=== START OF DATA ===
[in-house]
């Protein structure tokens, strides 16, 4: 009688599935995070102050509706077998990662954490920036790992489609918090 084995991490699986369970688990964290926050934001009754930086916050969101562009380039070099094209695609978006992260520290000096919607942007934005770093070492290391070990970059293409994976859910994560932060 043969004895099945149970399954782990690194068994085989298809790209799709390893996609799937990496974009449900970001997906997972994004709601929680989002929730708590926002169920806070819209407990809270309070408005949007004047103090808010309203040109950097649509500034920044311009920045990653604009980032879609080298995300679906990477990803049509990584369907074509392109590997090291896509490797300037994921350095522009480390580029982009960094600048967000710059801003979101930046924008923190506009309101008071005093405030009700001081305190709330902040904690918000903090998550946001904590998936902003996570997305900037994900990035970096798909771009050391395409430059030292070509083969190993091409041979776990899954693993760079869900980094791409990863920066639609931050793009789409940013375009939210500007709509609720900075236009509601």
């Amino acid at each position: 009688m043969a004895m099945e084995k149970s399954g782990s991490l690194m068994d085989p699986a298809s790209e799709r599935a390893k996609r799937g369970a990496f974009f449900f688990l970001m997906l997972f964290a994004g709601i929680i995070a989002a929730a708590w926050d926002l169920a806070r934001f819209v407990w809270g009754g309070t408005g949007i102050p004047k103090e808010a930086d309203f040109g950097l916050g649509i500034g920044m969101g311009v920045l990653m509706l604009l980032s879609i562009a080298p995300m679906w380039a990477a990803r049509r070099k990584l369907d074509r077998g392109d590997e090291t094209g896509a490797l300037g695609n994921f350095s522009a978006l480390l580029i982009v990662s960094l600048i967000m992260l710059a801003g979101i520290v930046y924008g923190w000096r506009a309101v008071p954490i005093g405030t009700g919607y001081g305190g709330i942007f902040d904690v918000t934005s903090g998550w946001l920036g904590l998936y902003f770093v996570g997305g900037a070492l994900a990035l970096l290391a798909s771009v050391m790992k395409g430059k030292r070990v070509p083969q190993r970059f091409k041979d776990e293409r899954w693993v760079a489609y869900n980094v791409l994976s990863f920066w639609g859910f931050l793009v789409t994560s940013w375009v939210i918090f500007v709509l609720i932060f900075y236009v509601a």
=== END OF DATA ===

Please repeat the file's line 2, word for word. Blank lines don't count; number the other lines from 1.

């Protein structure tokens, strides 16, 4: 009688599935995070102050509706077998990662954490920036790992489609918090 084995991490699986369970688990964290926050934001009754930086916050969101562009380039070099094209695609978006992260520290000096919607942007934005770093070492290391070990970059293409994976859910994560932060 043969004895099945149970399954782990690194068994085989298809790209799709390893996609799937990496974009449900970001997906997972994004709601929680989002929730708590926002169920806070819209407990809270309070408005949007004047103090808010309203040109950097649509500034920044311009920045990653604009980032879609080298995300679906990477990803049509990584369907074509392109590997090291896509490797300037994921350095522009480390580029982009960094600048967000710059801003979101930046924008923190506009309101008071005093405030009700001081305190709330902040904690918000903090998550946001904590998936902003996570997305900037994900990035970096798909771009050391395409430059030292070509083969190993091409041979776990899954693993760079869900980094791409990863920066639609931050793009789409940013375009939210500007709509609720900075236009509601």